Mapping Our Cultural Landscape: Lessons from Iowa
As I hit the six month mark of my VISTA year, it’s unbelievable to me that my term is halfway over, but at the same time, I also feel that I have been living here inIowafor much longer. Before taking the position of School Engagement Coordinator at the Volunteer Center of Story County coordinating school garden and Farm to School education, I had never set foot inIowa, or even any of the states that bordered it. I was a liberal East Coaster born and bred, and to be honest,Iowascared me a little bit. It was the land of big agriculture and it was really flat, and that was the extent of my knowledge. While those two things are indeed true in many respects (though the Northern and Eastern parts of the state are not at all flat, and very beautiful!), much of what I have gained has been an entirely new perspective on my country, and on the Midwest andIowaespecially. I have gotten to know individuals who I would never have crossed paths with had I not taken “the plunge” and moved toIowa. Most valuable to me has been the lesson that wherever I go, I will find not only a community of talented, passionate people that are interested in the same change that I am, but equally important, those that have a different perspective on things, but with whom I can exchange a great deal of valuable insight, and also get along with on a personal level.
There have been many moments in the last six months where I have felt like a fish out of water. But these moments have also been my most memorable and valuable ones. For example, the moment I found myself sitting in a room full of corn and bean farmers (each of whom cultivate anywhere from 300 to 3000 acres, and likely inherited that land from their fathers) learning about the nuances of cover cropping in a corn and bean rotation. Out of my element? Definitely. But I learned about much more than the optimal time to kill your winter rye before planting. That workshop is something that I perhaps could have imagined aboutIowapreviously, but I never would have guessed that in the next rooms, there would be discussions on season extension using hoop houses, and fruit and nut tree propagation. And that all of these different farmers and non-farmers would later in the evening gather to enjoy each others’ company, and drink a lot of Iowan whiskey.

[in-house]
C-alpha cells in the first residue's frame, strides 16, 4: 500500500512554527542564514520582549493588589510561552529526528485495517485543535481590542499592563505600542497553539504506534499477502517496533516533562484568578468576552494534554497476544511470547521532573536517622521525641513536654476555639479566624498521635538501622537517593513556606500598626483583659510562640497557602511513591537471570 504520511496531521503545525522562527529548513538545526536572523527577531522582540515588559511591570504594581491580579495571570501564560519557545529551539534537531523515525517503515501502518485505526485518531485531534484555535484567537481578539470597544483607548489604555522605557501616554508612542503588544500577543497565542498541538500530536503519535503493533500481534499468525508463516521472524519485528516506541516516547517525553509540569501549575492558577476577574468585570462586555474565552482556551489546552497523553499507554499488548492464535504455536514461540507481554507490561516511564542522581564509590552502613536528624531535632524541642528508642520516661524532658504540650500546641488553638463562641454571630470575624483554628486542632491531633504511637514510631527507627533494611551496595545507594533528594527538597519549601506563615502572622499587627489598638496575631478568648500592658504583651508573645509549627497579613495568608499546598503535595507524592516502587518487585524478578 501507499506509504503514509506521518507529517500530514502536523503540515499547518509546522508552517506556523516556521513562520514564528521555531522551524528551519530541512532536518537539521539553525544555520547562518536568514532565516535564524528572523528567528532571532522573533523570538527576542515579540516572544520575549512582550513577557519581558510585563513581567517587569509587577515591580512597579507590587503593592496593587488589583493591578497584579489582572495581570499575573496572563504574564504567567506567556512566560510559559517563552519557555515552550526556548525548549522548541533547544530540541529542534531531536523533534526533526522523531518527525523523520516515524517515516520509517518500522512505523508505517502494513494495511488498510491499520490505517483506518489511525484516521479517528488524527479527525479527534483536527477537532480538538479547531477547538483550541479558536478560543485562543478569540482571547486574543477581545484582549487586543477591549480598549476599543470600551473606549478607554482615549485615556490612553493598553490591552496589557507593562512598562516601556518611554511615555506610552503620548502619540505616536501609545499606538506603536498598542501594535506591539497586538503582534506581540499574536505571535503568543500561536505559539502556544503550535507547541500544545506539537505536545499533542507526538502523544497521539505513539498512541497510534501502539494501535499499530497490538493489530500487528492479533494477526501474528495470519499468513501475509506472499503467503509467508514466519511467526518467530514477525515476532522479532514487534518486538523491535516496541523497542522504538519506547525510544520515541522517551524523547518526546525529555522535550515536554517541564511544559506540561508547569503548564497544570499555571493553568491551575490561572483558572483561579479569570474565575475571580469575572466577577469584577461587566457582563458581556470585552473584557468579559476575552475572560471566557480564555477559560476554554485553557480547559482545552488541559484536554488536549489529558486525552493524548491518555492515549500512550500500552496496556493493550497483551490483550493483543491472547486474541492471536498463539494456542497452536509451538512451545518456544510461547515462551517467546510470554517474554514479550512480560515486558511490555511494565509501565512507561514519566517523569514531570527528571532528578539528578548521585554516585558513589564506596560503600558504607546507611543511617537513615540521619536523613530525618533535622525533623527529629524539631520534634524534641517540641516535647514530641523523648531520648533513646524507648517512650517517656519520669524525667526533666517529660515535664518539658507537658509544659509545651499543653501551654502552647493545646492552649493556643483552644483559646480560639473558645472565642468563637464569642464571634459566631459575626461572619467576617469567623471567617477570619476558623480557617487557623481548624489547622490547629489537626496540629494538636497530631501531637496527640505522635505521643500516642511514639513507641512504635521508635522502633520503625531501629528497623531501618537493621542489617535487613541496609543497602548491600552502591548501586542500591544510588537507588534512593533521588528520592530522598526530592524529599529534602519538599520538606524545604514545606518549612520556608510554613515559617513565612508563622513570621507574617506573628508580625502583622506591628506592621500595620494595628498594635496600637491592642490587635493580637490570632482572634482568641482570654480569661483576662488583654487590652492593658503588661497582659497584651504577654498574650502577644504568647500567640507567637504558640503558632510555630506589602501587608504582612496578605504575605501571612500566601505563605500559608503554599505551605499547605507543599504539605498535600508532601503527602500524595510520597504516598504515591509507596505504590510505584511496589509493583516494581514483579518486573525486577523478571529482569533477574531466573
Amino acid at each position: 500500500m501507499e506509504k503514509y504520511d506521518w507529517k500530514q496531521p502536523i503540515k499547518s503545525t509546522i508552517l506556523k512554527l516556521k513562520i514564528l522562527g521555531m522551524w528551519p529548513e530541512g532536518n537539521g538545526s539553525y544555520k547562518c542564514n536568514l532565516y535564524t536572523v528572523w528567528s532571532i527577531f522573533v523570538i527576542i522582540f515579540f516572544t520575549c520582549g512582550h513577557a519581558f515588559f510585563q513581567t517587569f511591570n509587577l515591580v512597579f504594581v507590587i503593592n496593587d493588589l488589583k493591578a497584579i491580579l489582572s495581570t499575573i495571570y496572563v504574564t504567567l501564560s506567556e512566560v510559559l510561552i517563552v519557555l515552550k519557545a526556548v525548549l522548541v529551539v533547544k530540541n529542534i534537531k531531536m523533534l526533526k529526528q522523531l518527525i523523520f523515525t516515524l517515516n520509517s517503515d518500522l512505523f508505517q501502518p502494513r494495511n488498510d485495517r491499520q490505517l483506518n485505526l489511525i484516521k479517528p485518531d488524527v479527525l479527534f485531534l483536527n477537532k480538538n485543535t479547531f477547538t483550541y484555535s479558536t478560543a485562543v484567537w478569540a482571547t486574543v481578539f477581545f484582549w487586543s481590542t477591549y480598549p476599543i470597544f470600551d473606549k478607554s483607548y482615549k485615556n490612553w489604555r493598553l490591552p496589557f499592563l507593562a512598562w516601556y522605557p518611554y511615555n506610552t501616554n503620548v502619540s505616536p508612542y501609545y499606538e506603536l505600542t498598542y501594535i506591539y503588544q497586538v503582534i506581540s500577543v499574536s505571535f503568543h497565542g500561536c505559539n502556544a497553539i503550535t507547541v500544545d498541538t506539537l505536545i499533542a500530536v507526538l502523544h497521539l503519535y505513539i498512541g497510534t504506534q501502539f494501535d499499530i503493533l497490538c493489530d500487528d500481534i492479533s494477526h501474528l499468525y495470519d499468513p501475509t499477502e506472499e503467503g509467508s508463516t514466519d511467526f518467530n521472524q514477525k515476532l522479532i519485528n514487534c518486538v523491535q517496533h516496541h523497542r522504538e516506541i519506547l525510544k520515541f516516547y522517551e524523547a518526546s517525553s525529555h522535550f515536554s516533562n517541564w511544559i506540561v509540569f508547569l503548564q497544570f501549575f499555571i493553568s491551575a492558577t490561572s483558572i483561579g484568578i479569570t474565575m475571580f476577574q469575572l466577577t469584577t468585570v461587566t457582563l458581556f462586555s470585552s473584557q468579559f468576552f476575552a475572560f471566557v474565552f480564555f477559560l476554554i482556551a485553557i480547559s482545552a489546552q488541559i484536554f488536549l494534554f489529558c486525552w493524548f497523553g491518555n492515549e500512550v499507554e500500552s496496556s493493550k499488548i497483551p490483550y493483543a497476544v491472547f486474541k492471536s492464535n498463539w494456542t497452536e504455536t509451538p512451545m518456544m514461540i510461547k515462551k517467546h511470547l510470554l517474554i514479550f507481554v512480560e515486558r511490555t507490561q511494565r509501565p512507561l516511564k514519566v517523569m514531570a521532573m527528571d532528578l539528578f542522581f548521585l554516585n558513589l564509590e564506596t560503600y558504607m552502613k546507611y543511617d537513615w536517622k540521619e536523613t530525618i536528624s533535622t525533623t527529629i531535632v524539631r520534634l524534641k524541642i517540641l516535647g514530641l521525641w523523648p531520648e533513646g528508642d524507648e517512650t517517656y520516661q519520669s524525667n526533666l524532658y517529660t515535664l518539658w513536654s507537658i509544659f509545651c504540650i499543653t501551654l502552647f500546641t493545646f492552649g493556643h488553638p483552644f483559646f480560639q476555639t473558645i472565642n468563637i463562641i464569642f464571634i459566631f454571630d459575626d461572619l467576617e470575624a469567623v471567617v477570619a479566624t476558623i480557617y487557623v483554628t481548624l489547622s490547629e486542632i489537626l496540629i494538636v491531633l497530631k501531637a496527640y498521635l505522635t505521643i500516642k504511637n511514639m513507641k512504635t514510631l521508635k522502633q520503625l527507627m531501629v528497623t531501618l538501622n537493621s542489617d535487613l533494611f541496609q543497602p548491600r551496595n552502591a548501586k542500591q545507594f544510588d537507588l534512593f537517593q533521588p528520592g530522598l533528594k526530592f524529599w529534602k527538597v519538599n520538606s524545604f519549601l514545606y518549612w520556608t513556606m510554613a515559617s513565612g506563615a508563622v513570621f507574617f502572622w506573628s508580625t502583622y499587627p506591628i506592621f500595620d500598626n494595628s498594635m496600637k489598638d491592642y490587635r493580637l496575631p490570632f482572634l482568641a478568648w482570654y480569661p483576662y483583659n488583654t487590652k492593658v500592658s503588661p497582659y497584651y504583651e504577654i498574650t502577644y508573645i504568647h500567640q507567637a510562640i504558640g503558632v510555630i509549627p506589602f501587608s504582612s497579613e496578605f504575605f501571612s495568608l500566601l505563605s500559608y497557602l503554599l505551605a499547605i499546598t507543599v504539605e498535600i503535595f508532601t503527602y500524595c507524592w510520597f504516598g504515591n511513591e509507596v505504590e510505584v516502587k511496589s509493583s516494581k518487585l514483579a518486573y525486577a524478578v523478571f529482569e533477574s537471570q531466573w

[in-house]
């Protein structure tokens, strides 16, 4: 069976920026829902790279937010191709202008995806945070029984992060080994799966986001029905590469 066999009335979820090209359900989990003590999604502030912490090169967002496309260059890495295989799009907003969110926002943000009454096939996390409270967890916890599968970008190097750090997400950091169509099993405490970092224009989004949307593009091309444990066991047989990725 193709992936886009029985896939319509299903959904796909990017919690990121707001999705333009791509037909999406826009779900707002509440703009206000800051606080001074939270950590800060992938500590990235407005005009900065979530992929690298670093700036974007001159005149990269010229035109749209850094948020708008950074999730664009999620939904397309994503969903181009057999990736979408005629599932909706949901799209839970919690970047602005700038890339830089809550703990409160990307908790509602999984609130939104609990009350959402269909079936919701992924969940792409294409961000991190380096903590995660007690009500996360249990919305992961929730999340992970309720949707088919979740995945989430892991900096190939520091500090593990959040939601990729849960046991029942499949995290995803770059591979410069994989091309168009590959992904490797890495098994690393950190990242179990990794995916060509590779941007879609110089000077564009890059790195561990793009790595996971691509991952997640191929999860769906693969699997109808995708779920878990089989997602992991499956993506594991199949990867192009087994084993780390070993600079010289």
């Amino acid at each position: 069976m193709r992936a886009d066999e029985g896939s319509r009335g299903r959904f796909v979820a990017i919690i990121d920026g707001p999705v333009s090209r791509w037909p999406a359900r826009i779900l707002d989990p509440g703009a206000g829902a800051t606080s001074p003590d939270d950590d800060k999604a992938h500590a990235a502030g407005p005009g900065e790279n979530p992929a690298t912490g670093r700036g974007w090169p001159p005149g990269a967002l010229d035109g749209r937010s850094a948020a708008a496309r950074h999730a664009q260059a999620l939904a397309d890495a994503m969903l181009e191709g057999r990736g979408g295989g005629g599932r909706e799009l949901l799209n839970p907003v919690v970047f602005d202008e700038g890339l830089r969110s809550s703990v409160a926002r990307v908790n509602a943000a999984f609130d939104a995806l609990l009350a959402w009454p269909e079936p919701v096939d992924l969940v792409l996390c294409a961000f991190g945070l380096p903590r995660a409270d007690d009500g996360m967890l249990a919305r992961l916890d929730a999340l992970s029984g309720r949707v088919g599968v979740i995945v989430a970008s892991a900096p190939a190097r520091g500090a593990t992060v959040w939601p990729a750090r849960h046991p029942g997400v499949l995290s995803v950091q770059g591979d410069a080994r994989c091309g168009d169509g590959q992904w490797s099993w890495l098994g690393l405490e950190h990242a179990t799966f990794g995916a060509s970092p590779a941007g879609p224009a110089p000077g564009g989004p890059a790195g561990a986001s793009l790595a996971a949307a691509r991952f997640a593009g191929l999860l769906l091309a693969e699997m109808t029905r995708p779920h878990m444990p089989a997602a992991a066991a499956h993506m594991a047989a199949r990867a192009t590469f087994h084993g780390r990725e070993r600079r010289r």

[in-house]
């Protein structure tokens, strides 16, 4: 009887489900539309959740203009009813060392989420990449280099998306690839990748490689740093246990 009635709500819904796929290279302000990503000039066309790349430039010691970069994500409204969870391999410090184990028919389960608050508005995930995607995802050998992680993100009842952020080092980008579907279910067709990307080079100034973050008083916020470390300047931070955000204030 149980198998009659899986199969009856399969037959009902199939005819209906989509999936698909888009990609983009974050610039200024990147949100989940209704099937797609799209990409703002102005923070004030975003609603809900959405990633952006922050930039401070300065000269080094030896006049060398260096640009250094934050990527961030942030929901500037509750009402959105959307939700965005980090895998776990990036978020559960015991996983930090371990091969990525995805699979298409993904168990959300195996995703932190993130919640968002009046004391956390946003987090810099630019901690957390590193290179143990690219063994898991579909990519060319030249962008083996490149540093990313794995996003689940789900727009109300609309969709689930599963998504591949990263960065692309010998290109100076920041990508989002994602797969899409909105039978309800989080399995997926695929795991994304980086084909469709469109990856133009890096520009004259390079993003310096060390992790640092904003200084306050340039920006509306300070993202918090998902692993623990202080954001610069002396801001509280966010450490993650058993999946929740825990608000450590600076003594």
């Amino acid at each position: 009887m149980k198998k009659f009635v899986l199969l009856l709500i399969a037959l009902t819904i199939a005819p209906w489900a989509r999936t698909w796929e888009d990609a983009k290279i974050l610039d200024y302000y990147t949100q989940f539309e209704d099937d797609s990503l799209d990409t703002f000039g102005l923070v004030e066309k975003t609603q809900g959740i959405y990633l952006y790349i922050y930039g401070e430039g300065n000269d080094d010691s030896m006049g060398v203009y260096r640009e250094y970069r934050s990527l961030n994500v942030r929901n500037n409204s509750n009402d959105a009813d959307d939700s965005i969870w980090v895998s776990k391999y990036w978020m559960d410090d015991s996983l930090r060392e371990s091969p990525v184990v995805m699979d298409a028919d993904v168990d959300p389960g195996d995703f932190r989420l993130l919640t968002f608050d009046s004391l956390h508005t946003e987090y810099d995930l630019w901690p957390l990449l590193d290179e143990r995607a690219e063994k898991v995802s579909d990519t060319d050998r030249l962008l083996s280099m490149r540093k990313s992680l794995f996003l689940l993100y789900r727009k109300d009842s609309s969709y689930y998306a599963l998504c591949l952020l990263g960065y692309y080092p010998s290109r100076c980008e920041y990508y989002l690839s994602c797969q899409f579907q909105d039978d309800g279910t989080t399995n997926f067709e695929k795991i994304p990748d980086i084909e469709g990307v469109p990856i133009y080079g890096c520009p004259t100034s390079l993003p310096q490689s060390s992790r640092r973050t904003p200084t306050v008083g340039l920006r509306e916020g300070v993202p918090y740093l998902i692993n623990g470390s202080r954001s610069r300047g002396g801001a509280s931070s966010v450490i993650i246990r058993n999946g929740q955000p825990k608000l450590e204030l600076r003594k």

That has been the most valuable lesson I have learned from my time inIowa– that people are incredibly complex, and that all the broad stroke definitions that we come up with to define different places or different people are at best ignorant, and at worst very damaging. In the often contentious world of agriculture, one would think thatIowawould be ground zero for the kind of intolerant blame games that are so common. And that doubtless does happen. But what I have begun to discover in my six months is that a culture of coexistence and exchange is flourishing here – one that can be an example to us all. I have been lucky to meet incredibly talented, passionate and above all welcoming and warmhearted people, such as I can only hope to encounter when I move on afterVISTA. Will I stay inIowa? Likely no (centralIowareally is quite flat). But the experience that myVISTAterm here has given me is one that will inform the rest of my life, and has truly changed my perspective on the incredibly diverse cultural landscape that makes up our country.
HandsOn Corps VISTA: Volunteer Center of Story County